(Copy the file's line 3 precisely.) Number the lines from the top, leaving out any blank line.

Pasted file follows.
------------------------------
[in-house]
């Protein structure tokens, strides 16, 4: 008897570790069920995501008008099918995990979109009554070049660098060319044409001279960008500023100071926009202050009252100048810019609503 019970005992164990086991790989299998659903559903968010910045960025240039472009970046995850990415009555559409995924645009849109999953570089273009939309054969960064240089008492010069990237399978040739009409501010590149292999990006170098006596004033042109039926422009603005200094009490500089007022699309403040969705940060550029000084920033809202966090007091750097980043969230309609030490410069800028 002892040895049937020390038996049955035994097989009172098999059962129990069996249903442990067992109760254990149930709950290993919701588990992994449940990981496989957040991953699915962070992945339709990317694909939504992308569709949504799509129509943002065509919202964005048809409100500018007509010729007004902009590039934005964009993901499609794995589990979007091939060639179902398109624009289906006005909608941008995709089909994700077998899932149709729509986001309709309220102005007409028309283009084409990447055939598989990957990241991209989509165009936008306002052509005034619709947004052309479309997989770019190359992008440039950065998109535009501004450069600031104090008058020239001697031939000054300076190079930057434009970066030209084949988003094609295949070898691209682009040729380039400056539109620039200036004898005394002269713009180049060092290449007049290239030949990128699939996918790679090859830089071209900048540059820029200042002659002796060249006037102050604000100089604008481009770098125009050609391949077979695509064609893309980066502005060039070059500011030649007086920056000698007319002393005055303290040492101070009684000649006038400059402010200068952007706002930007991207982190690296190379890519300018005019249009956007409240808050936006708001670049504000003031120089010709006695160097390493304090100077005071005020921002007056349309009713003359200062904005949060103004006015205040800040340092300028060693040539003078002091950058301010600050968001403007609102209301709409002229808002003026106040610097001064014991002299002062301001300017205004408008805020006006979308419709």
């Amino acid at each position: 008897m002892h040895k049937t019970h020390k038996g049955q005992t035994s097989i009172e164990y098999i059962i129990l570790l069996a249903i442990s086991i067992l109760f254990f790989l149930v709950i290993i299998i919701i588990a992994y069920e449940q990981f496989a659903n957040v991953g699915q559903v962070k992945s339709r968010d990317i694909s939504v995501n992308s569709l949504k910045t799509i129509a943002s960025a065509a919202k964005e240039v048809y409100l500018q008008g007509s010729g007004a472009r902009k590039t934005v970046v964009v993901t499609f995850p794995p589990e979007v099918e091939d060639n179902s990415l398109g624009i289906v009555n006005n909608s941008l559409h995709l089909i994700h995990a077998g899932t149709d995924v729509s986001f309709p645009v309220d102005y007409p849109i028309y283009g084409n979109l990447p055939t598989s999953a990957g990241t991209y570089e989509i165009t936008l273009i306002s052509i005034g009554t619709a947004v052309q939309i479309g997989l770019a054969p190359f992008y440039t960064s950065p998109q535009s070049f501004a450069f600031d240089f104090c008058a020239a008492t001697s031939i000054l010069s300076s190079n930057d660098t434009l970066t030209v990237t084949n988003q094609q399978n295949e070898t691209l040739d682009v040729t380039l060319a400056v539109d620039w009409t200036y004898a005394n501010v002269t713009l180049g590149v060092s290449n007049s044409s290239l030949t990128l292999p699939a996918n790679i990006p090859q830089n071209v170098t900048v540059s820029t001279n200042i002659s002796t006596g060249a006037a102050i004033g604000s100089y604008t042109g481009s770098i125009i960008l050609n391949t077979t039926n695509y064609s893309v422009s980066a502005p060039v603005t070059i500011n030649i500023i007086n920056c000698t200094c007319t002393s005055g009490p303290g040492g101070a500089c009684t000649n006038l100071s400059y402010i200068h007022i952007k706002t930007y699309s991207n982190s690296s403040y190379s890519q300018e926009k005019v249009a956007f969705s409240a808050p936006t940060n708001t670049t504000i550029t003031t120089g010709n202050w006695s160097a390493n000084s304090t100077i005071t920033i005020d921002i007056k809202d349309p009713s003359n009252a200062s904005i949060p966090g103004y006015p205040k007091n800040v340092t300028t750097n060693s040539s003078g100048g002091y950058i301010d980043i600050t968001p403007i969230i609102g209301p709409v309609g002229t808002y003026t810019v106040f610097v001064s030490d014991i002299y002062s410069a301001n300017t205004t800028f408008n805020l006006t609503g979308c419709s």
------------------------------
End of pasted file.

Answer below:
């Amino acid at each position: 008897m002892h040895k049937t019970h020390k038996g049955q005992t035994s097989i009172e164990y098999i059962i129990l570790l069996a249903i442990s086991i067992l109760f254990f790989l149930v709950i290993i299998i919701i588990a992994y069920e449940q990981f496989a659903n957040v991953g699915q559903v962070k992945s339709r968010d990317i694909s939504v995501n992308s569709l949504k910045t799509i129509a943002s960025a065509a919202k964005e240039v048809y409100l500018q008008g007509s010729g007004a472009r902009k590039t934005v970046v964009v993901t499609f995850p794995p589990e979007v099918e091939d060639n179902s990415l398109g624009i289906v009555n006005n909608s941008l559409h995709l089909i994700h995990a077998g899932t149709d995924v729509s986001f309709p645009v309220d102005y007409p849109i028309y283009g084409n979109l990447p055939t598989s999953a990957g990241t991209y570089e989509i165009t936008l273009i306002s052509i005034g009554t619709a947004v052309q939309i479309g997989l770019a054969p190359f992008y440039t960064s950065p998109q535009s070049f501004a450069f600031d240089f104090c008058a020239a008492t001697s031939i000054l010069s300076s190079n930057d660098t434009l970066t030209v990237t084949n988003q094609q399978n295949e070898t691209l040739d682009v040729t380039l060319a400056v539109d620039w009409t200036y004898a005394n501010v002269t713009l180049g590149v060092s290449n007049s044409s290239l030949t990128l292999p699939a996918n790679i990006p090859q830089n071209v170098t900048v540059s820029t001279n200042i002659s002796t006596g060249a006037a102050i004033g604000s100089y604008t042109g481009s770098i125009i960008l050609n391949t077979t039926n695509y064609s893309v422009s980066a502005p060039v603005t070059i500011n030649i500023i007086n920056c000698t200094c007319t002393s005055g009490p303290g040492g101070a500089c009684t000649n006038l100071s400059y402010i200068h007022i952007k706002t930007y699309s991207n982190s690296s403040y190379s890519q300018e926009k005019v249009a956007f969705s409240a808050p936006t940060n708001t670049t504000i550029t003031t120089g010709n202050w006695s160097a390493n000084s304090t100077i005071t920033i005020d921002i007056k809202d349309p009713s003359n009252a200062s904005i949060p966090g103004y006015p205040k007091n800040v340092t300028t750097n060693s040539s003078g100048g002091y950058i301010d980043i600050t968001p403007i969230i609102g209301p709409v309609g002229t808002y003026t810019v106040f610097v001064s030490d014991i002299y002062s410069a301001n300017t205004t800028f408008n805020l006006t609503g979308c419709s």